The research also found disparities in the use of these disciplinary measures based on factors like race, socioeconomic status, and gender. For example, it revealed that the rate of sanctions against black and Hispanic males was two to three times higher than the rate of sanctions against their white counterparts.
“Our research [at Connecticut Voices] has consistently indicated that exclusionary discipline (expulsions, suspensions, and arrests) disproportionately impacts students of color, low-income students, and special education students,” Ricks said.
Evidence also suggests that early childhood suspension and expulsion disproportionately affect males and minority students. Last year, a study from the Yale Child Study Center found that “black preschoolers are 3.6 times as likely to receive one or more suspensions relative to white preschoolers.” Even though black children only make up 19 percent of enrolled preschoolers, they represent 47 percent of preschoolers suspended one or more times. The same study also found that boys are three times as likely as girls to be suspended.
“When these [biases] lead to important decisions regarding how we choose to educate our youngest citizen learners, or deny educational opportunities through preschool expulsions and
suspensions, the potential for lasting harm is great,” concluded the report, which was released last year.
Despite the decrease in overall disciplinary measures, Connecticut Voices found that “school arrests, expulsions, in-school suspensions, and out-of-school suspensions all peak in ninth grade.” Students’ disobedience during this period might simply be attributed to a difficult transition.
Just as in preschool, punishments in higher grade levels disproportionately target minority and low-income students. Of all students receiving out-of-school suspensions in 2013, roughly a third were black and another third were Hispanic/Latino, even though these groups comprised only 13 percent and 20 percent of the student population respectively.
Alan Bruce, an associate professor of sociology and director of the criminal justice program at Quinnipiac University, told the Connecticut Post that it is not a difference in behavior that justifies this imbalance: It’s racism.
“The most fundamental question would be—are minority students more problematic?” Bruce said. “In other words, is their behavior worse? And the data suggests that their behavior is not worse.”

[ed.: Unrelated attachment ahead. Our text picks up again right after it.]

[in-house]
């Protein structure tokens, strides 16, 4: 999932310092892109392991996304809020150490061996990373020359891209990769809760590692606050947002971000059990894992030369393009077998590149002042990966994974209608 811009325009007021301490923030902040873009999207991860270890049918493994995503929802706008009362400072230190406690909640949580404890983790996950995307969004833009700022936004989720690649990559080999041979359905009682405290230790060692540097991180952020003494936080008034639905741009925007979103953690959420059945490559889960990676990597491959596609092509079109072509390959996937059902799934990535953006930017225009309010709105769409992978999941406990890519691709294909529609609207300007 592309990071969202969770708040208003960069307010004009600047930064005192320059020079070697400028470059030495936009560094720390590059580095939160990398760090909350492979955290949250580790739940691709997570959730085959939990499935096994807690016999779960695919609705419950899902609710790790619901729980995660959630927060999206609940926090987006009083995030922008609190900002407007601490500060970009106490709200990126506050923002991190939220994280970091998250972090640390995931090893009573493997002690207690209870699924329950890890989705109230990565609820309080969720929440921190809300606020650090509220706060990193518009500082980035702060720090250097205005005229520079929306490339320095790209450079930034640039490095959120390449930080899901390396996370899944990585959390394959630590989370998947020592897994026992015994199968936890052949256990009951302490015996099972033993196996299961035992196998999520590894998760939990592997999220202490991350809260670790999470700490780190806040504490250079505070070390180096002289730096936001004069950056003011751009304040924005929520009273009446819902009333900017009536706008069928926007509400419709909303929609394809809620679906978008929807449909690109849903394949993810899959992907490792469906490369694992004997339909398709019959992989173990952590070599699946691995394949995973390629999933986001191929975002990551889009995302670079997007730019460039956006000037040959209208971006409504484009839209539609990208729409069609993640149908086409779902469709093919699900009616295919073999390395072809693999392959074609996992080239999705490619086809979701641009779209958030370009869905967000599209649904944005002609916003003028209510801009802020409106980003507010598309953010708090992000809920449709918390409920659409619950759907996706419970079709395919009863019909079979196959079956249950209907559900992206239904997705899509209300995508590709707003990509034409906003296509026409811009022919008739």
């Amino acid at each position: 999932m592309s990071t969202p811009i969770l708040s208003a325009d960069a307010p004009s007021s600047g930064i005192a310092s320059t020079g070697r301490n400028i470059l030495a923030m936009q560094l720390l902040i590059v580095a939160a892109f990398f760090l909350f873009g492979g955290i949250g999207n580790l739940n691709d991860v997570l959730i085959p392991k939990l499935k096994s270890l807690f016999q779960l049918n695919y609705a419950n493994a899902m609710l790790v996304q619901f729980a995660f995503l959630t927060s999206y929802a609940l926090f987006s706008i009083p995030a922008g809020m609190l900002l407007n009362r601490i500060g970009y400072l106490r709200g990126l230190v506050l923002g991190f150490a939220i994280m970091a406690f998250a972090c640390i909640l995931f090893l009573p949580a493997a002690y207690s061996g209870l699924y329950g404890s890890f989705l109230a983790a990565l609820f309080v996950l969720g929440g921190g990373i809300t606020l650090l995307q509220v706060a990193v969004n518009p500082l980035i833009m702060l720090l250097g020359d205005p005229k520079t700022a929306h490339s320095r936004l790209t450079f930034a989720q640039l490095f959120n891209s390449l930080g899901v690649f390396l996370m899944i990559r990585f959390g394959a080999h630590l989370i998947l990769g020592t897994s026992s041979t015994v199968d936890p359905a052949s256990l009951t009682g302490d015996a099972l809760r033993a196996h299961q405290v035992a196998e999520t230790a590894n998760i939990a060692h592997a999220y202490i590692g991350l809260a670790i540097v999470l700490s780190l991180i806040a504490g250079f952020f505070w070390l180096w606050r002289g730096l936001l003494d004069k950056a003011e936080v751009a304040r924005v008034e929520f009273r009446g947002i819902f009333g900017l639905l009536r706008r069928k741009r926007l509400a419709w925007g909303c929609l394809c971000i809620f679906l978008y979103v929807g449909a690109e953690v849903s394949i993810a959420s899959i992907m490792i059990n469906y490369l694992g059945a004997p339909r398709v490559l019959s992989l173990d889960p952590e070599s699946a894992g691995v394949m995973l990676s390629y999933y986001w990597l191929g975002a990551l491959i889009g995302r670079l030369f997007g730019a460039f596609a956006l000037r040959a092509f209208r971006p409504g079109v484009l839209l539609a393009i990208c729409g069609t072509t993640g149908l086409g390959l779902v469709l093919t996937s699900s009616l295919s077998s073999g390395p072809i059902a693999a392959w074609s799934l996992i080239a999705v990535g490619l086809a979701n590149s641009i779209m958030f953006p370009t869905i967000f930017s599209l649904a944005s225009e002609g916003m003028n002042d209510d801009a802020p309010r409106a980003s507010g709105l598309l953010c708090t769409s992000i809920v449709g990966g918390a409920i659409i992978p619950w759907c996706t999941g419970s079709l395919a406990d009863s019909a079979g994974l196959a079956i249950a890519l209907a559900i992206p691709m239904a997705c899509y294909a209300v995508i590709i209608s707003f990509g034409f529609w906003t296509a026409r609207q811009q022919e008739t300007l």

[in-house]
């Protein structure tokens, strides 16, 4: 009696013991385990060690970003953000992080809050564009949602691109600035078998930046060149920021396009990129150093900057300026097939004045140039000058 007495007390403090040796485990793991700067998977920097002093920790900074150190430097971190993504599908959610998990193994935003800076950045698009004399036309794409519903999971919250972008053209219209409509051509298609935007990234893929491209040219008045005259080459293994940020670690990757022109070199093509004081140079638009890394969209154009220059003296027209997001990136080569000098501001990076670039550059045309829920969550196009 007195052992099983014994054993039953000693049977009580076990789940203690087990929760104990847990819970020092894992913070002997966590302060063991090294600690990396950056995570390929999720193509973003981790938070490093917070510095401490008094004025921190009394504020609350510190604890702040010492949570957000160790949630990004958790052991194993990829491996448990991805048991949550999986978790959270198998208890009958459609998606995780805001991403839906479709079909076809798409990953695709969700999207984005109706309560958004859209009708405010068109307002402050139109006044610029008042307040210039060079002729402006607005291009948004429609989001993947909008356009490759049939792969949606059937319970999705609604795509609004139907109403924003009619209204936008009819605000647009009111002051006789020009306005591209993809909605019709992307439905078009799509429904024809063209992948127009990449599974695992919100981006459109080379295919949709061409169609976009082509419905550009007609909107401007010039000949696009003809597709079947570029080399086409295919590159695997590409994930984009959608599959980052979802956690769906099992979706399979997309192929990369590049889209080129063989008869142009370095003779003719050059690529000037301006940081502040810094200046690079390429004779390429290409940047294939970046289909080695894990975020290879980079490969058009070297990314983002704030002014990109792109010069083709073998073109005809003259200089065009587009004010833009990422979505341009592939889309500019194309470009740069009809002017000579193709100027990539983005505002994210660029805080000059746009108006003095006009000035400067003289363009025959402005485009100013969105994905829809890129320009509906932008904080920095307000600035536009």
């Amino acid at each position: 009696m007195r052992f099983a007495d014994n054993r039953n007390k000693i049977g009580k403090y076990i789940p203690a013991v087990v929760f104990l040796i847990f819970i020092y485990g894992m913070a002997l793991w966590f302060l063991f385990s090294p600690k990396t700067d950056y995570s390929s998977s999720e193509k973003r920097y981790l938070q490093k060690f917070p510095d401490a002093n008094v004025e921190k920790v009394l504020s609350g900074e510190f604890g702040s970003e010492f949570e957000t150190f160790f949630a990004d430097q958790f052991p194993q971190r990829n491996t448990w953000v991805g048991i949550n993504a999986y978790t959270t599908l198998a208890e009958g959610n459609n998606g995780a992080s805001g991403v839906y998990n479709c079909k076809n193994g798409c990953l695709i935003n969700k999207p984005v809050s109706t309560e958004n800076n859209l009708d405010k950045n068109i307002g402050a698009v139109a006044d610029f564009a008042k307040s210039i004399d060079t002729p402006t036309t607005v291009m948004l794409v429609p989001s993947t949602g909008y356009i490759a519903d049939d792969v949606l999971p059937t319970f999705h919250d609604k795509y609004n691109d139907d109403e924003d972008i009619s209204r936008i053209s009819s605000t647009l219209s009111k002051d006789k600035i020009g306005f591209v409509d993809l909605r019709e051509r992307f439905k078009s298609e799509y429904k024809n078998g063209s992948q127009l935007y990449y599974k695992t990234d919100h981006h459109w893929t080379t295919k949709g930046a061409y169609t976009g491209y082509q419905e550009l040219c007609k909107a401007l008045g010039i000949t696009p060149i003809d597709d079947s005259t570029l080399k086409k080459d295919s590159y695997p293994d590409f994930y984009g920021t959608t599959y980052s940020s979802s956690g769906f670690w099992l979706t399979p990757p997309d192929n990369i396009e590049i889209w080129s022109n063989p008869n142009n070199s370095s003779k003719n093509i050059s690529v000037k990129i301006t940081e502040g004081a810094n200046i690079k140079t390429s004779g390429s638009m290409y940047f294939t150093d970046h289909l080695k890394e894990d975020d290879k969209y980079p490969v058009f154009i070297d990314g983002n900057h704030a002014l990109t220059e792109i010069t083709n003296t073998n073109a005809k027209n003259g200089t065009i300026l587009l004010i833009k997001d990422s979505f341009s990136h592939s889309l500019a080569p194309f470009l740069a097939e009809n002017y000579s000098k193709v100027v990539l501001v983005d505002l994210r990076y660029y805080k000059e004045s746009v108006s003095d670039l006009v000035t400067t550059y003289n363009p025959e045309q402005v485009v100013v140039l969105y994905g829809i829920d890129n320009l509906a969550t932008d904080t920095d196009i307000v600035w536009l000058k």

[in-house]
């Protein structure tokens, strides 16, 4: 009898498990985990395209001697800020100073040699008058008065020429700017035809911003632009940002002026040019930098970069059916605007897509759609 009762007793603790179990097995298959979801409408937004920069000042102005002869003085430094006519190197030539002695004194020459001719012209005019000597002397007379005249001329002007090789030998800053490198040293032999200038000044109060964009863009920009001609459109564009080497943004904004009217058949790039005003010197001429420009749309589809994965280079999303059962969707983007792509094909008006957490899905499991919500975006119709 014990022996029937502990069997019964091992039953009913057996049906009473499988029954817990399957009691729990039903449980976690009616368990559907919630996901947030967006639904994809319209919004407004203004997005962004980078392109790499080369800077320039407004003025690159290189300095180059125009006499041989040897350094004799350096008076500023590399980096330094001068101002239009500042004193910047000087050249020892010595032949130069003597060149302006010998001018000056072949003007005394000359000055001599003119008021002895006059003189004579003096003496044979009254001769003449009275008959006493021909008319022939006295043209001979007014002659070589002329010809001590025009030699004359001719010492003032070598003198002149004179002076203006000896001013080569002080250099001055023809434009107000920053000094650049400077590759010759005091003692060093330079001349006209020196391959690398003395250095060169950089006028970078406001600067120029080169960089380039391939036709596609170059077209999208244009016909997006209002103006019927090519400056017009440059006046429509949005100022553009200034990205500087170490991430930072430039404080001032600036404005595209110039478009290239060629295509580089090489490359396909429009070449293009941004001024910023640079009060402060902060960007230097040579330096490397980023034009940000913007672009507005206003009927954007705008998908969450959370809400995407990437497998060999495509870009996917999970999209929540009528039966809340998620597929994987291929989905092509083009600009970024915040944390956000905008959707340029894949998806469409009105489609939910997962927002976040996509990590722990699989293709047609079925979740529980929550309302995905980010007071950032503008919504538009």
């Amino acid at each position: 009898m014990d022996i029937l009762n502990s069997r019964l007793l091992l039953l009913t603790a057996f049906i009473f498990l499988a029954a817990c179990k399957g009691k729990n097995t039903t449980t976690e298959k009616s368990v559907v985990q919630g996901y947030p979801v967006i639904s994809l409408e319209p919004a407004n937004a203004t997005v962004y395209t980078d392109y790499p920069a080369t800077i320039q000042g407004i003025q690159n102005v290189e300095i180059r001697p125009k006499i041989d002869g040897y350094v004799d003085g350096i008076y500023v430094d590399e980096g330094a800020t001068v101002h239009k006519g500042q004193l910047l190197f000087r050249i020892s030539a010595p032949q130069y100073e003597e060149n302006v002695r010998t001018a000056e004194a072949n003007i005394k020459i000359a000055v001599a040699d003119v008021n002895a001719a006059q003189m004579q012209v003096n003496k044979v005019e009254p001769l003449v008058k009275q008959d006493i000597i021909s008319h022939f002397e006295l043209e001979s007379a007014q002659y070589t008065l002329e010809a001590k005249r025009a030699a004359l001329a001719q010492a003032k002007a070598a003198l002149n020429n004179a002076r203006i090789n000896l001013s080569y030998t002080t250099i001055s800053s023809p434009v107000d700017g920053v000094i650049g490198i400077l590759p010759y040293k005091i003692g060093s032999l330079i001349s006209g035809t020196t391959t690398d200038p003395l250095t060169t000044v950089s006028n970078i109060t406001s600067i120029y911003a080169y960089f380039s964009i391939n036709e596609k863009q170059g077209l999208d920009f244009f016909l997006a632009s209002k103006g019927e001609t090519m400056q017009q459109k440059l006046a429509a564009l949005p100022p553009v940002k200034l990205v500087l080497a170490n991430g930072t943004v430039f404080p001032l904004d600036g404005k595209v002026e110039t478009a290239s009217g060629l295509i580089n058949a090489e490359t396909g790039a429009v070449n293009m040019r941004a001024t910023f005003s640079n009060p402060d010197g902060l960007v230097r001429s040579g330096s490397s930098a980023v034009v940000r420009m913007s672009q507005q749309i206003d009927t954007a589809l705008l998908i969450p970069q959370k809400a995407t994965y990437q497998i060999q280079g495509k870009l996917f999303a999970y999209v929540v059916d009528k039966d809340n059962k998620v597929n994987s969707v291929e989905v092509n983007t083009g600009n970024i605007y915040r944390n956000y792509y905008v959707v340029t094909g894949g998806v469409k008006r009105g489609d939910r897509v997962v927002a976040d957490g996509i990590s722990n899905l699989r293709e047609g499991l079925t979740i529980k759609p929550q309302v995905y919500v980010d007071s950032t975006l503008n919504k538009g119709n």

The ramifications of reactionary discipline are difficult to miss. Early childhood programs provide the necessary academic and social skills many children need to succeed in kindergarten and beyond. Without them, kids can be left playing catch-up well into their elementary years.
“The negative impacts of exclusionary discipline on a student are varied, and those students [affected] tend to be less likely to graduate, have lower academic achievement, and complete fewer years of school,” said Ricks.
When students miss out on valuable class time, an achievement gap emerges. A report by the Connecticut Department of Education found that students who had been subjected to out-of-class disciplinary sanctions tended to score lower on the Connecticut Mastery Test and Connecticut Academic Proficiency Test.
Extreme punishment in schools can also contribute to other major issues like mass incarceration and the school-to-prison pipeline. Statistics published by Community Coalition, an organization in South Los Angeles that works to reduce crime and poverty, show that two-thirds of all males in state and federal prison do not have a high school diploma. While Connecticut is slowly making progress to curb these practices, there is still plenty of work to be done.
“Today, we are having conversations about how to address issues such as criminal justice and mass incarceration, but the way we discipline in our schools has a direct link [to these issues],” Berkenfeld said. “We have to get our schools in the right place before we can fix these other problems. There are meaningful changes we could make. We just need to open up the dialogue.”